Canadian investors will be exempt from new United States investment regulations that require government oversight of foreign investments in US businesses focused on “critical technologies,” infrastructure, and sensitive personal data.
Canada, Australia, and the United Kingdom are the only three foreign states that are “excepted.”
On Monday, the US Department of the Treasury’s Committee on Foreign Investment in the United States (CFIUS) released the final two regulations needed to implement changes brought about by the Foreign Investment Risk Review Modernization Act (FIRRMA), which was passed in August 2018.
FIRMA was passed in order to close gaps between the types of transactions that CFIUS was able to review, and those it was not able to review, aiming to address national security concerns more effectively. Under the new regulations, certain investment into US businesses from foreign investors will now be reviewed and need clearance from the CFIUS panel.
In the statement on Monday, CFIUS revealed that Canada, Australia, and the United Kingdom are the only three foreign states that are “excepted” from the new regulations that are set to come into effect on February 13.
The announcement follows an outcry from the Canadian investment community, which saw Canadian organizations pen an open letter to the US Department of the Treasury in July. The Canadian Venture Capital and Private Equity Association (CVCA), BIOTECanada, the Canadian Chamber of Commerce, and Medtech Canada called for Canada to be exempt from the reviews, noting that as a close ally to the US, Canada “does not present national security challenges.”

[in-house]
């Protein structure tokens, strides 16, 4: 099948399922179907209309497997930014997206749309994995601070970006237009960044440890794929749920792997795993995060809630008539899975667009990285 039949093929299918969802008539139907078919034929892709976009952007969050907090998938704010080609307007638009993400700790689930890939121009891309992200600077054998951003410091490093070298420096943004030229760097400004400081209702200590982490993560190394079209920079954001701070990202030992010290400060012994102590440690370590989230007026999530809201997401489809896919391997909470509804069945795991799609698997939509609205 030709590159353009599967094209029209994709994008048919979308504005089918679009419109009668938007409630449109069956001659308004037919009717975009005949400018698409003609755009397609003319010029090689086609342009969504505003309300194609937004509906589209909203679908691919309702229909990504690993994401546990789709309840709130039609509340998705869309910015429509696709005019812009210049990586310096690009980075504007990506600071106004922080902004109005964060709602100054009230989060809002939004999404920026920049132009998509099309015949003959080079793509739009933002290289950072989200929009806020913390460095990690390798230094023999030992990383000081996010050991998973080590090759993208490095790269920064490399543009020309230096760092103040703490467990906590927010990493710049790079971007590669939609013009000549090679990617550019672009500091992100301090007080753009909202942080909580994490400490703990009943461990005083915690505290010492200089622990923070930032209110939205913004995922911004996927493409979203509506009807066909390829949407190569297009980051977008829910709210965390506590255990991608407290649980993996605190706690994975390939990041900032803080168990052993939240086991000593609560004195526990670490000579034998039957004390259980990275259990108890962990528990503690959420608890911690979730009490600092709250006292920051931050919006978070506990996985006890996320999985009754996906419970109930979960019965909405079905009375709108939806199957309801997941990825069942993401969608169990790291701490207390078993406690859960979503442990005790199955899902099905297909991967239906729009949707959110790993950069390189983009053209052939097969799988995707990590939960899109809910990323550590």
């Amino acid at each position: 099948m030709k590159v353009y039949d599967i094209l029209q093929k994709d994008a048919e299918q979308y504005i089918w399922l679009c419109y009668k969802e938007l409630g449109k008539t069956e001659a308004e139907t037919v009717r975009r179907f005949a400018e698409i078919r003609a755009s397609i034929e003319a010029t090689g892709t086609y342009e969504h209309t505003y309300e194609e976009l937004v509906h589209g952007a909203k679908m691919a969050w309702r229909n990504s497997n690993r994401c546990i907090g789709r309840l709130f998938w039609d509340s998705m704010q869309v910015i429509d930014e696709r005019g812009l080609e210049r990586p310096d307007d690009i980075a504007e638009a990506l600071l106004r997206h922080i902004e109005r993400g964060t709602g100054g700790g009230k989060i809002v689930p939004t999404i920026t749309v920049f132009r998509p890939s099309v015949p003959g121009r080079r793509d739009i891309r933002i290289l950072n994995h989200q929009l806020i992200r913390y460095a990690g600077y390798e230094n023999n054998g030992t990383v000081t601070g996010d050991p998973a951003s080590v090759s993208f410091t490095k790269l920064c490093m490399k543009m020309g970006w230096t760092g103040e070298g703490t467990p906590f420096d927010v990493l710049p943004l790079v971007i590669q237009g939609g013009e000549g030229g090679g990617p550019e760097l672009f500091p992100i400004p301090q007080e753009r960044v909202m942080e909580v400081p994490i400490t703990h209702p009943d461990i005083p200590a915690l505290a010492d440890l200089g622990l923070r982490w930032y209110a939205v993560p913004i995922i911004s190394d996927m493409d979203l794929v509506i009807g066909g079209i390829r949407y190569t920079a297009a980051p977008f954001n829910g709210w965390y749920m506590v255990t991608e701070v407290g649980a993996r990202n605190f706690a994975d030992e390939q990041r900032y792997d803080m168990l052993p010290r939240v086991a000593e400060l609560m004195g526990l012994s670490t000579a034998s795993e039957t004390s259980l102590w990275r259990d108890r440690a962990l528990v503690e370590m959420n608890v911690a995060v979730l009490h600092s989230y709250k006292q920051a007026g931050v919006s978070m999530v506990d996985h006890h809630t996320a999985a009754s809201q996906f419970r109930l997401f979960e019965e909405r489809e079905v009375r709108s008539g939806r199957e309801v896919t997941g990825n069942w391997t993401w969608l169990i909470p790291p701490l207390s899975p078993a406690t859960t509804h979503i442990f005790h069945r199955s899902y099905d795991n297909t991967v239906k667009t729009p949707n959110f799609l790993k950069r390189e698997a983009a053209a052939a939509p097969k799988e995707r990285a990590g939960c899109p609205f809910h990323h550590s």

Kim Furlong, CEO of the CVCA, told BetaKit in July that FIRRMA put the ability of Canadian VCs to participate in US deals because of the potential for any review process to cause delays. Several Canadian VCs have called the regulations a protectionist policy by the Trump administration.
The open letter recommended an exemption process using the Country Specification provision in FIRRMA. CFIUS appears to have taken public comments into account and has developed a list of excepted foreign states. CFIUS stated that it chose Canada, Australia, and the United Kingdom “due to certain aspects of their robust intelligence-sharing and defence industrial base integration mechanisms with the United States.”
“Because this is a new concept with potentially significant implications for US national security, CFIUS is initially identifying a limited number of foreign states,” the committee stated.
While the committee noted that more countries may be added to the list in the future, there are requirements that must be met in order to remain exempt. There is also a time limit on that exemption, of February 13, 2022. CFIUS will be responsible for making determinations on a foreign state’s eligibility by assessing its national security and bilateral cooperation with the US.